(This may give you some insight into why I am not invited to more parties.)
I’m not bragging. I was at a dinner with Barack Obama through a series of flukes and didn’t speak with him long. But I wanted to know what the president thought about child poverty. He reminded me that his mother used Food Stamps when he was young. This has been written about before, but hearing him say it struck me.
When we talk about child poverty, we often dwell on the suffering. We talk about kids who have rashes because their parents can’t afford fresh diapers. We talk about the extreme disadvantage a kid from a struggling household faces in school.
But we should also be talking about potential. We should talk about how when you meet the needs of a low-income family, you get kids who turn out ready to make contributions to our society. In not emphasizing their potential, we do a disservice to the people we serve. And we bolster stereotypes based on ignorance.
I seem to be something of an ignorance magnet. In addition to the many wonderful notes I get from people who want to help low-income families, I also hear from people who talk about creating dependency, who direct spleen at low-income parents for bringing children into the world, and who see all poor children as future welfare recipients and/or criminals.
The leader of the free world grew up on Food Stamps. Every child has potential. It is in society’s best interest to make sure that potential is realized. The kid with the mind that can figure out how to produce cheap, low-emission energy is not necessarily being raised in some tony suburb and getting a first-class education. She may be living in a low-income neighborhood, raised by parents struggling to meet her basic needs and attending low performing schools. That young genius may be able to overcome all those circumstances and be able to share her gift with the world. Then again, she may not. Do we want to take that chance? Shouldn’t we be creating conditions that makes her success — and ultimately ours — much more likely?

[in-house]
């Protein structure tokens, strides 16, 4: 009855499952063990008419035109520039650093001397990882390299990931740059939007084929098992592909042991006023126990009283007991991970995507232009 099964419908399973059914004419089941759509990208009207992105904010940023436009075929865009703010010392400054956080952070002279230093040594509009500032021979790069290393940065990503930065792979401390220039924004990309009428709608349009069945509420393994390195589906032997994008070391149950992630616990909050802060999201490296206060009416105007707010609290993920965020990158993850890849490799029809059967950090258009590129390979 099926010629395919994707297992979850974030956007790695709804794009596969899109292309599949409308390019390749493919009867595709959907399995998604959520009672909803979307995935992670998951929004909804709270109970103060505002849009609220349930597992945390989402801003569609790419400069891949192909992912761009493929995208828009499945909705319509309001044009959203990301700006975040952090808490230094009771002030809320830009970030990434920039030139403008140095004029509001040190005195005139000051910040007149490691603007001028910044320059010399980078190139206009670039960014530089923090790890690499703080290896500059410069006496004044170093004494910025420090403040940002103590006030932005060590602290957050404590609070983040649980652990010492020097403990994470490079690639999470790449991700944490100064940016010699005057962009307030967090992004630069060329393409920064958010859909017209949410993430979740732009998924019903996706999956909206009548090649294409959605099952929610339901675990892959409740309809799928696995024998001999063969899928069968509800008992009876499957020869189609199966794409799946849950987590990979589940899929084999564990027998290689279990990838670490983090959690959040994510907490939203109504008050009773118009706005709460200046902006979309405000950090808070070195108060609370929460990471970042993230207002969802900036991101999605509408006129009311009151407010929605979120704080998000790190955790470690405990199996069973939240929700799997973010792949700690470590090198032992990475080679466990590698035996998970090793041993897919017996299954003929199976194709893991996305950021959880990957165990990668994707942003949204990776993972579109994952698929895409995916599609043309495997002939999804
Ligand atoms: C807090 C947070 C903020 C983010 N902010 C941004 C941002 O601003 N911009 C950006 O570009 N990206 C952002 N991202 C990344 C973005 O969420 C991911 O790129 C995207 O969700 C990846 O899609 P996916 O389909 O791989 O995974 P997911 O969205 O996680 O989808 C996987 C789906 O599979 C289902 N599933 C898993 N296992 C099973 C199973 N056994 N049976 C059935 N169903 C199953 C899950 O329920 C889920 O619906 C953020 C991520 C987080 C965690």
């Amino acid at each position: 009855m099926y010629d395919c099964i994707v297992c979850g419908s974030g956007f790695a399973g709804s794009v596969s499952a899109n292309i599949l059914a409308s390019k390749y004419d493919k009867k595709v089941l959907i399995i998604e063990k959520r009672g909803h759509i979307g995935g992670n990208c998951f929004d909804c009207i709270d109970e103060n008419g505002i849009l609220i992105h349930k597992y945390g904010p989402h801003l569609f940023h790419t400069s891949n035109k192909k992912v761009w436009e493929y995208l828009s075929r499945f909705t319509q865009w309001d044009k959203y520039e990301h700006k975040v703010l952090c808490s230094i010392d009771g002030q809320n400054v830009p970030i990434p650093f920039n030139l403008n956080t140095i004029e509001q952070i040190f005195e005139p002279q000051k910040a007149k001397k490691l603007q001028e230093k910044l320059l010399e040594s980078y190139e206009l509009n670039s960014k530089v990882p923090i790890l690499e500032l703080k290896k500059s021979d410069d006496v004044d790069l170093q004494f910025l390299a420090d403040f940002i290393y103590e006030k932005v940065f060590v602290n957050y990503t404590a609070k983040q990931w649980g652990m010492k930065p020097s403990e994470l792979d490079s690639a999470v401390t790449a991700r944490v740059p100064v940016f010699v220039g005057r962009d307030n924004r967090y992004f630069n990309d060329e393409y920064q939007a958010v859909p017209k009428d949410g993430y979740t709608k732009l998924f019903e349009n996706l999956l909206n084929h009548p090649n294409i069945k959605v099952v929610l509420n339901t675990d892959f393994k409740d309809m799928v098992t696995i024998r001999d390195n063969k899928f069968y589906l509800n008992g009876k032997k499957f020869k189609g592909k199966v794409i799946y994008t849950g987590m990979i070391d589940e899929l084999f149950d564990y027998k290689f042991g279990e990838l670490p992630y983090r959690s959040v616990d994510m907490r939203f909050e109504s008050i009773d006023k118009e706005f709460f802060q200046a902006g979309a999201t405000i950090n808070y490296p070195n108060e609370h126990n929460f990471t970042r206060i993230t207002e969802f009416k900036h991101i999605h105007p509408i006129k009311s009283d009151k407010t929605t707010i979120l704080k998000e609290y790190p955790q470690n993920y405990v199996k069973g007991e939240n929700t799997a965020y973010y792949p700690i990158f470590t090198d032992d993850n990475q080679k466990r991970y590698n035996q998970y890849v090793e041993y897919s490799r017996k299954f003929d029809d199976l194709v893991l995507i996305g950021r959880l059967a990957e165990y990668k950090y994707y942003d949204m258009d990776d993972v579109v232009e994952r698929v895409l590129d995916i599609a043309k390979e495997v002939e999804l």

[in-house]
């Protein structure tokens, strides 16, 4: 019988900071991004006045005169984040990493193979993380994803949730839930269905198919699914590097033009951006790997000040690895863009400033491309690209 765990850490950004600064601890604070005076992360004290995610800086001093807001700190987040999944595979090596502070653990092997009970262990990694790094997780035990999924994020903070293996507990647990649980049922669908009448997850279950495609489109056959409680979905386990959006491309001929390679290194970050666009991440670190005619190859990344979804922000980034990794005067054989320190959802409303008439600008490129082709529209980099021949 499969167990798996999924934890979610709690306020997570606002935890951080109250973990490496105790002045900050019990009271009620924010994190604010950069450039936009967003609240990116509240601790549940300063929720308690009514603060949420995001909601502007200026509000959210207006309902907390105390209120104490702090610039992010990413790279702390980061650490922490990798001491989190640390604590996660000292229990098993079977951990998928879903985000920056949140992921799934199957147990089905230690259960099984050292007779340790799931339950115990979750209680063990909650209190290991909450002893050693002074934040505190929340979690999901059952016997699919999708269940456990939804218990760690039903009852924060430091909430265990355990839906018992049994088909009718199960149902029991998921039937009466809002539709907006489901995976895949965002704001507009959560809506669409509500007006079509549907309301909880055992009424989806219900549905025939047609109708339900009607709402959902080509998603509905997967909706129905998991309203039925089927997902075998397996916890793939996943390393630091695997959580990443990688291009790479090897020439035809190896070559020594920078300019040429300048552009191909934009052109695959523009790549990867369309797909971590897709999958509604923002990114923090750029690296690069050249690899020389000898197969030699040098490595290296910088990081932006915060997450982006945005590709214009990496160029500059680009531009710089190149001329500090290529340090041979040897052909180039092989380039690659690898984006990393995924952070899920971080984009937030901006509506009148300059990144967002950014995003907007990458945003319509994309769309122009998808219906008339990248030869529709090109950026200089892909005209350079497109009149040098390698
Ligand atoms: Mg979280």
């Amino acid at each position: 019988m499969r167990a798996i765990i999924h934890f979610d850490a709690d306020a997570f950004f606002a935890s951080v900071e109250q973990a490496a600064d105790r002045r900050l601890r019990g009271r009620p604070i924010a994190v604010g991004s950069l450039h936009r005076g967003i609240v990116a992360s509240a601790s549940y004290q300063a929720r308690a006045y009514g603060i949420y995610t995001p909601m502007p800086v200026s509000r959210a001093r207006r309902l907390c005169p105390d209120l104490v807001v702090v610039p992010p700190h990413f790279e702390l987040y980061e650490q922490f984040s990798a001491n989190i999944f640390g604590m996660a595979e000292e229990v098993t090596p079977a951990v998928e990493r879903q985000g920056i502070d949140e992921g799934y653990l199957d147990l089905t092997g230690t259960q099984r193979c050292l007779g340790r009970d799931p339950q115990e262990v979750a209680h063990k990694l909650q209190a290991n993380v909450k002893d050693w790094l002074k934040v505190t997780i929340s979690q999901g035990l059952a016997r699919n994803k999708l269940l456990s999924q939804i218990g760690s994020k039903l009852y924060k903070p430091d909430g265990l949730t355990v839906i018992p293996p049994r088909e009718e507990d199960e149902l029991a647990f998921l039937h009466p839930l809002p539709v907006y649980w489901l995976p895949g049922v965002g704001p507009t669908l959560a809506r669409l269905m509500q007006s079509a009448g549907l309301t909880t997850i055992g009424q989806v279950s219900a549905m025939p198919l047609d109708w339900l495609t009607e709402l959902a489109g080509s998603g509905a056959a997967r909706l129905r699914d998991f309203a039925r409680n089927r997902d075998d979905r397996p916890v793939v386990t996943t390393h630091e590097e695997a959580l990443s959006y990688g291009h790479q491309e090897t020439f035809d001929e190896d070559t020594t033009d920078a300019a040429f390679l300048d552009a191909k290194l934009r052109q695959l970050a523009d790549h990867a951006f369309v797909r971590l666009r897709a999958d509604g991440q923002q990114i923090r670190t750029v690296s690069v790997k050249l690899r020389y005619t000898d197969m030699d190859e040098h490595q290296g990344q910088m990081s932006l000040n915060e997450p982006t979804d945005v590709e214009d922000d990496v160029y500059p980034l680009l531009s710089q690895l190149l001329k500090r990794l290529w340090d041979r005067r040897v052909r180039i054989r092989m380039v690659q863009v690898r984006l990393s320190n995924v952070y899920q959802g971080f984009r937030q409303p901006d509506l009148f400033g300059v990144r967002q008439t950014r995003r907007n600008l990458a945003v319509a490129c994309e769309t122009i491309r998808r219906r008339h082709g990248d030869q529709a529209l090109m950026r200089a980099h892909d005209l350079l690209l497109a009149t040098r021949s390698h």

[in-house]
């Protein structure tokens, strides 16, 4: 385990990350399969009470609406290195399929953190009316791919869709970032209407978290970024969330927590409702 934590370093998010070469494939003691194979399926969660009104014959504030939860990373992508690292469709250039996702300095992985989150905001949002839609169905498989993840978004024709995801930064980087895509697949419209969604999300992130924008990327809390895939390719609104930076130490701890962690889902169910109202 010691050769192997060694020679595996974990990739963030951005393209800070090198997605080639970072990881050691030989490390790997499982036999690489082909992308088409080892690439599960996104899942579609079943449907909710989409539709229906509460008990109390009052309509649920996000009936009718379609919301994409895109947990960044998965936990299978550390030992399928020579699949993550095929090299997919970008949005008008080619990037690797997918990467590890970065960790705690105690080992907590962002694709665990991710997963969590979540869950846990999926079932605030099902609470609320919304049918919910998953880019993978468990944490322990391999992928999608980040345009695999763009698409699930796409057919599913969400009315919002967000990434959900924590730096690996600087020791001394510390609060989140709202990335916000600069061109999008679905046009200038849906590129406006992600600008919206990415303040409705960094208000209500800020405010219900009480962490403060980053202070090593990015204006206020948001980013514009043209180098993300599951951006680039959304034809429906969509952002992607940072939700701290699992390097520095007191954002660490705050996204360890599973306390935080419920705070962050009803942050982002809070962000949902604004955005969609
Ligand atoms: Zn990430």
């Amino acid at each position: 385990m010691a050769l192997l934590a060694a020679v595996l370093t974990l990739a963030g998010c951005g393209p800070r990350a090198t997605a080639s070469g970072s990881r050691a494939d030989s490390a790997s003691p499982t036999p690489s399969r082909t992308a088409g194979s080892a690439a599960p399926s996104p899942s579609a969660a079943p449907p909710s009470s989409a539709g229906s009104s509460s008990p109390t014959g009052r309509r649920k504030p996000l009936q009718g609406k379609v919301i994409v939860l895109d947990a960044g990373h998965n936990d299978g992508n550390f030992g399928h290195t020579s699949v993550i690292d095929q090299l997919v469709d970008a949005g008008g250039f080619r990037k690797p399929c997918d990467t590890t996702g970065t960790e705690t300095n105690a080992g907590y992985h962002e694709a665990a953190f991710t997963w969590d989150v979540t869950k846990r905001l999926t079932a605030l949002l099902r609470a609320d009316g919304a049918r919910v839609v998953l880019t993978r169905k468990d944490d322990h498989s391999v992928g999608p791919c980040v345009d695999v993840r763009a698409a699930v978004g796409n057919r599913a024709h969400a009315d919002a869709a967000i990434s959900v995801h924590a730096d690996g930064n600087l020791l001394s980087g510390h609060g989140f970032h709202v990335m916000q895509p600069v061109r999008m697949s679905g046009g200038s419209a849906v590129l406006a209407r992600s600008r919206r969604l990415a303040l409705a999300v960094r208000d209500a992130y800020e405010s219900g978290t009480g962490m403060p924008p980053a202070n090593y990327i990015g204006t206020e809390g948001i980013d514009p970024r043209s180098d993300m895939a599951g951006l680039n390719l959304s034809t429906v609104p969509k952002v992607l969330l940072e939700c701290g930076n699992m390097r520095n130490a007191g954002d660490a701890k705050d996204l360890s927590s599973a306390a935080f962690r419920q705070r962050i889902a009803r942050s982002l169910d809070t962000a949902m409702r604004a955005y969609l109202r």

Mr. Obama’s mother, Ann Dunham, turned to the Supplemental Nutrition Assistance Program (Food Stamps) at least once. She was a highly educated woman who worked hard as an academic and made significant contributions to the world through her work pioneering microfinance enterprises in developing countries. She didn’t fit the stereotype we assign to people on public assistance.
Many people live in desperate, long-term poverty in the United States, and it is important to make the structural changes that will help them reach self-sufficiency. Others experience short-term hardship and simply need a little help so that a bump in the road does not turn into a valley too deep to climb out of.
We don’t talk much about that second group. Middle-class people who have needed to ask for help tend to be embarrassed about it and so keep quiet. As a result, we get a mental picture of people who need help as somehow very different from ourselves. But often they are not. They are our neighbors and sometimes our leaders. And in helping them, we help ourselves.
Joanne Goldblum is the Founder and Executive Director of the National Diaper Bank Network. The National Diaper Bank Network is a member of the National Human Services Assembly, and its mission is to raise awareness about the diaper gap in America and to build the capacity of community-based diaper banks to serve families throughout the country.